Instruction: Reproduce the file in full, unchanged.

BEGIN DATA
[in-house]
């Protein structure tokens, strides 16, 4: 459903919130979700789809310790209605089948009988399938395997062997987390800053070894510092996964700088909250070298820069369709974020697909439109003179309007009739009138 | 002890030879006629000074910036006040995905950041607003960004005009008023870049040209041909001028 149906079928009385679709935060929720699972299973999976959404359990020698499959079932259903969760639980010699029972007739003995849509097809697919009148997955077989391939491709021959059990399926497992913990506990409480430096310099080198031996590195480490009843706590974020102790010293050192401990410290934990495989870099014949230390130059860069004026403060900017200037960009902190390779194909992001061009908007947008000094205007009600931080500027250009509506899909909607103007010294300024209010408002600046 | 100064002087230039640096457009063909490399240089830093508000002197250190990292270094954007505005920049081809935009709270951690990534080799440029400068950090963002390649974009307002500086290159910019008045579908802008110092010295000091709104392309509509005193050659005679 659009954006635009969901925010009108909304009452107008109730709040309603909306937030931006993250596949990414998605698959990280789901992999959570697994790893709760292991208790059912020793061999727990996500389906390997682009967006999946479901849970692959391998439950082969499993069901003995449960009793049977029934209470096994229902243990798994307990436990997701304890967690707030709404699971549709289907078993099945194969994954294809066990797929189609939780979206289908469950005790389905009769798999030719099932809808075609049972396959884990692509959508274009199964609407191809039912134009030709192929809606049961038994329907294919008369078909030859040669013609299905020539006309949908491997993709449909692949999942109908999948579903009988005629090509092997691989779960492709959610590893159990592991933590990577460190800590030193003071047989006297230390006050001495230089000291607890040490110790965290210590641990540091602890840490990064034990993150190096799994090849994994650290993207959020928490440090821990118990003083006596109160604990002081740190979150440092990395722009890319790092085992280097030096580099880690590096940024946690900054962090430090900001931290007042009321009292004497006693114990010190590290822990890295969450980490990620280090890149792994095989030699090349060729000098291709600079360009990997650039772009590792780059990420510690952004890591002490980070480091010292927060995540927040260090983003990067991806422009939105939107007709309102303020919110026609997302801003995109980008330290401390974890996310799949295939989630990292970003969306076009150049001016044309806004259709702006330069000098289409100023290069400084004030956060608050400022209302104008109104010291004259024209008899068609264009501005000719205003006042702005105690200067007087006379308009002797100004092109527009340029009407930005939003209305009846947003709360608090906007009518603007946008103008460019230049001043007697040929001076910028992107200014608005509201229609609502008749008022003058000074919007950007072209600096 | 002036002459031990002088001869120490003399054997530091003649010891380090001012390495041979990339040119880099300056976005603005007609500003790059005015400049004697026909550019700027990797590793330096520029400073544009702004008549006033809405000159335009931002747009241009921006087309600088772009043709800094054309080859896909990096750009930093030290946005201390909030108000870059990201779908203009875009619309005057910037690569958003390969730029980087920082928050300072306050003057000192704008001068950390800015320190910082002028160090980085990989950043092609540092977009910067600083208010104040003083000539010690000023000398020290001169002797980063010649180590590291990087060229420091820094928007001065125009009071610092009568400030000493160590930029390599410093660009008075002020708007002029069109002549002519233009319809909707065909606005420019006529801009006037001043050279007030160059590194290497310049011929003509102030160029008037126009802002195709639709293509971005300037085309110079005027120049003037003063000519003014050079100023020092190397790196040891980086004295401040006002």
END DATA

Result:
[in-house]
């Protein structure tokens, strides 16, 4: 459903919130979700789809310790209605089948009988399938395997062997987390800053070894510092996964700088909250070298820069369709974020697909439109003179309007009739009138 | 002890030879006629000074910036006040995905950041607003960004005009008023870049040209041909001028 149906079928009385679709935060929720699972299973999976959404359990020698499959079932259903969760639980010699029972007739003995849509097809697919009148997955077989391939491709021959059990399926497992913990506990409480430096310099080198031996590195480490009843706590974020102790010293050192401990410290934990495989870099014949230390130059860069004026403060900017200037960009902190390779194909992001061009908007947008000094205007009600931080500027250009509506899909909607103007010294300024209010408002600046 | 100064002087230039640096457009063909490399240089830093508000002197250190990292270094954007505005920049081809935009709270951690990534080799440029400068950090963002390649974009307002500086290159910019008045579908802008110092010295000091709104392309509509005193050659005679 659009954006635009969901925010009108909304009452107008109730709040309603909306937030931006993250596949990414998605698959990280789901992999959570697994790893709760292991208790059912020793061999727990996500389906390997682009967006999946479901849970692959391998439950082969499993069901003995449960009793049977029934209470096994229902243990798994307990436990997701304890967690707030709404699971549709289907078993099945194969994954294809066990797929189609939780979206289908469950005790389905009769798999030719099932809808075609049972396959884990692509959508274009199964609407191809039912134009030709192929809606049961038994329907294919008369078909030859040669013609299905020539006309949908491997993709449909692949999942109908999948579903009988005629090509092997691989779960492709959610590893159990592991933590990577460190800590030193003071047989006297230390006050001495230089000291607890040490110790965290210590641990540091602890840490990064034990993150190096799994090849994994650290993207959020928490440090821990118990003083006596109160604990002081740190979150440092990395722009890319790092085992280097030096580099880690590096940024946690900054962090430090900001931290007042009321009292004497006693114990010190590290822990890295969450980490990620280090890149792994095989030699090349060729000098291709600079360009990997650039772009590792780059990420510690952004890591002490980070480091010292927060995540927040260090983003990067991806422009939105939107007709309102303020919110026609997302801003995109980008330290401390974890996310799949295939989630990292970003969306076009150049001016044309806004259709702006330069000098289409100023290069400084004030956060608050400022209302104008109104010291004259024209008899068609264009501005000719205003006042702005105690200067007087006379308009002797100004092109527009340029009407930005939003209305009846947003709360608090906007009518603007946008103008460019230049001043007697040929001076910028992107200014608005509201229609609502008749008022003058000074919007950007072209600096 | 002036002459031990002088001869120490003399054997530091003649010891380090001012390495041979990339040119880099300056976005603005007609500003790059005015400049004697026909550019700027990797590793330096520029400073544009702004008549006033809405000159335009931002747009241009921006087309600088772009043709800094054309080859896909990096750009930093030290946005201390909030108000870059990201779908203009875009619309005057910037690569958003390969730029980087920082928050300072306050003057000192704008001068950390800015320190910082002028160090980085990989950043092609540092977009910067600083208010104040003083000539010690000023000398020290001169002797980063010649180590590291990087060229420091820094928007001065125009009071610092009568400030000493160590930029390599410093660009008075002020708007002029069109002549002519233009319809909707065909606005420019006529801009006037001043050279007030160059590194290497310049011929003509102030160029008037126009802002195709639709293509971005300037085309110079005027120049003037003063000519003014050079100023020092190397790196040891980086004295401040006002």